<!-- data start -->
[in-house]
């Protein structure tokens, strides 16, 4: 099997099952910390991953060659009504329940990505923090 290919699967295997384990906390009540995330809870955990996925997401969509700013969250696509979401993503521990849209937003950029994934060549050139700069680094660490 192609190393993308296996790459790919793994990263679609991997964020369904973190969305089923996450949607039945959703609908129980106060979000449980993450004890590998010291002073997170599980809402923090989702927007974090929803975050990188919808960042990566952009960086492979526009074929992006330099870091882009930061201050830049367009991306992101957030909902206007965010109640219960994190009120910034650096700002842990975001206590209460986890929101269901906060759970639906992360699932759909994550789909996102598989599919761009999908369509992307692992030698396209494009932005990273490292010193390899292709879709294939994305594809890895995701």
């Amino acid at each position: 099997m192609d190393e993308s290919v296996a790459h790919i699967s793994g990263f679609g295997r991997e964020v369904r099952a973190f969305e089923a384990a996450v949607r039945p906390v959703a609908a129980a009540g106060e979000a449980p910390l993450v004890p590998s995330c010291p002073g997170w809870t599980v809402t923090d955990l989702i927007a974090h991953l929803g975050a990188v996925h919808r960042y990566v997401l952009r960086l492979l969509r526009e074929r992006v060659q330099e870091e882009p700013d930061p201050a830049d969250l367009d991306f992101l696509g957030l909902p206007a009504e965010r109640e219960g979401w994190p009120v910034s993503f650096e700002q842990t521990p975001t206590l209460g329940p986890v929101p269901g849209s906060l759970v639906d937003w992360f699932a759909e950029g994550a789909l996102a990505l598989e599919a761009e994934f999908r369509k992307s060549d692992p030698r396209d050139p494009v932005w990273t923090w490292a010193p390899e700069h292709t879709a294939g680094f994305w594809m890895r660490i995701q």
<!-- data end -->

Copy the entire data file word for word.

[in-house]
């Protein structure tokens, strides 16, 4: 099997099952910390991953060659009504329940990505923090 290919699967295997384990906390009540995330809870955990996925997401969509700013969250696509979401993503521990849209937003950029994934060549050139700069680094660490 192609190393993308296996790459790919793994990263679609991997964020369904973190969305089923996450949607039945959703609908129980106060979000449980993450004890590998010291002073997170599980809402923090989702927007974090929803975050990188919808960042990566952009960086492979526009074929992006330099870091882009930061201050830049367009991306992101957030909902206007965010109640219960994190009120910034650096700002842990975001206590209460986890929101269901906060759970639906992360699932759909994550789909996102598989599919761009999908369509992307692992030698396209494009932005990273490292010193390899292709879709294939994305594809890895995701």
């Amino acid at each position: 099997m192609d190393e993308s290919v296996a790459h790919i699967s793994g990263f679609g295997r991997e964020v369904r099952a973190f969305e089923a384990a996450v949607r039945p906390v959703a609908a129980a009540g106060e979000a449980p910390l993450v004890p590998s995330c010291p002073g997170w809870t599980v809402t923090d955990l989702i927007a974090h991953l929803g975050a990188v996925h919808r960042y990566v997401l952009r960086l492979l969509r526009e074929r992006v060659q330099e870091e882009p700013d930061p201050a830049d969250l367009d991306f992101l696509g957030l909902p206007a009504e965010r109640e219960g979401w994190p009120v910034s993503f650096e700002q842990t521990p975001t206590l209460g329940p986890v929101p269901g849209s906060l759970v639906d937003w992360f699932a759909e950029g994550a789909l996102a990505l598989e599919a761009e994934f999908r369509k992307s060549d692992p030698r396209d050139p494009v932005w990273t923090w490292a010193p390899e700069h292709t879709a294939g680094f994305w594809m890895r660490i995701q």